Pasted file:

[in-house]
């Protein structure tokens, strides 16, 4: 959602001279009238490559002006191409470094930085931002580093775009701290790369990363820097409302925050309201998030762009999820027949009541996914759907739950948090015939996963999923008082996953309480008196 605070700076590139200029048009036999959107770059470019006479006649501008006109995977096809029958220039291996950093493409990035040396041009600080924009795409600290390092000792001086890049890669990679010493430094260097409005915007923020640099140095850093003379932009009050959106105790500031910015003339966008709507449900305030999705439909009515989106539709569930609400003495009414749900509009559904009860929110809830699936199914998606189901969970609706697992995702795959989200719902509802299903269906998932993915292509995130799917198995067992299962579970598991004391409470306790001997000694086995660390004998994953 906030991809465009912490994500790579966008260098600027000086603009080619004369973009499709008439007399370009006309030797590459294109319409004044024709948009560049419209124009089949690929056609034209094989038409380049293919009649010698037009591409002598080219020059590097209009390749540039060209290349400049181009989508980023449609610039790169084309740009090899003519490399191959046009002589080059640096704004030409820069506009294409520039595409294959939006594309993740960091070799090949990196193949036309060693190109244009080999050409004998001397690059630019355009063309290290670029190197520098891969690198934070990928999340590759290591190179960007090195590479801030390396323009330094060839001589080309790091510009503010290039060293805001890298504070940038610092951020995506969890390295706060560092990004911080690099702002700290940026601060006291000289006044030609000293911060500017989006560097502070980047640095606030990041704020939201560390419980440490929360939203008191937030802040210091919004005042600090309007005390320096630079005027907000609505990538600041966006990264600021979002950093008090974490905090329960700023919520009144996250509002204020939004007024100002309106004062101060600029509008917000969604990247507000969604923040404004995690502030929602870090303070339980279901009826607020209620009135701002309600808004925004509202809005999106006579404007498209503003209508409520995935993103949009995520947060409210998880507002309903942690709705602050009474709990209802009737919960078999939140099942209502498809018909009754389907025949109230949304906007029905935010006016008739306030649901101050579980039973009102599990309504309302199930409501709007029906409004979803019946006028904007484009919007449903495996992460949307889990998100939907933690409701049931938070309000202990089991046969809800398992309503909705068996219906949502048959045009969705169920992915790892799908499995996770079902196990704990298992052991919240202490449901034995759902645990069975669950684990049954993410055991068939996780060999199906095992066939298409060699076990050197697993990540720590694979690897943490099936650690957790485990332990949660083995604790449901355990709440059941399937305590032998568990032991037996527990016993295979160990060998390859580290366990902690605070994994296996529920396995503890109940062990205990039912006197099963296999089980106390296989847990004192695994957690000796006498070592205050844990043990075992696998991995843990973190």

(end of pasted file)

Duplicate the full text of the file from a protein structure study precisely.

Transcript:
[in-house]
């Protein structure tokens, strides 16, 4: 959602001279009238490559002006191409470094930085931002580093775009701290790369990363820097409302925050309201998030762009999820027949009541996914759907739950948090015939996963999923008082996953309480008196 605070700076590139200029048009036999959107770059470019006479006649501008006109995977096809029958220039291996950093493409990035040396041009600080924009795409600290390092000792001086890049890669990679010493430094260097409005915007923020640099140095850093003379932009009050959106105790500031910015003339966008709507449900305030999705439909009515989106539709569930609400003495009414749900509009559904009860929110809830699936199914998606189901969970609706697992995702795959989200719902509802299903269906998932993915292509995130799917198995067992299962579970598991004391409470306790001997000694086995660390004998994953 906030991809465009912490994500790579966008260098600027000086603009080619004369973009499709008439007399370009006309030797590459294109319409004044024709948009560049419209124009089949690929056609034209094989038409380049293919009649010698037009591409002598080219020059590097209009390749540039060209290349400049181009989508980023449609610039790169084309740009090899003519490399191959046009002589080059640096704004030409820069506009294409520039595409294959939006594309993740960091070799090949990196193949036309060693190109244009080999050409004998001397690059630019355009063309290290670029190197520098891969690198934070990928999340590759290591190179960007090195590479801030390396323009330094060839001589080309790091510009503010290039060293805001890298504070940038610092951020995506969890390295706060560092990004911080690099702002700290940026601060006291000289006044030609000293911060500017989006560097502070980047640095606030990041704020939201560390419980440490929360939203008191937030802040210091919004005042600090309007005390320096630079005027907000609505990538600041966006990264600021979002950093008090974490905090329960700023919520009144996250509002204020939004007024100002309106004062101060600029509008917000969604990247507000969604923040404004995690502030929602870090303070339980279901009826607020209620009135701002309600808004925004509202809005999106006579404007498209503003209508409520995935993103949009995520947060409210998880507002309903942690709705602050009474709990209802009737919960078999939140099942209502498809018909009754389907025949109230949304906007029905935010006016008739306030649901101050579980039973009102599990309504309302199930409501709007029906409004979803019946006028904007484009919007449903495996992460949307889990998100939907933690409701049931938070309000202990089991046969809800398992309503909705068996219906949502048959045009969705169920992915790892799908499995996770079902196990704990298992052991919240202490449901034995759902645990069975669950684990049954993410055991068939996780060999199906095992066939298409060699076990050197697993990540720590694979690897943490099936650690957790485990332990949660083995604790449901355990709440059941399937305590032998568990032991037996527990016993295979160990060998390859580290366990902690605070994994296996529920396995503890109940062990205990039912006197099963296999089980106390296989847990004192695994957690000796006498070592205050844990043990075992696998991995843990973190």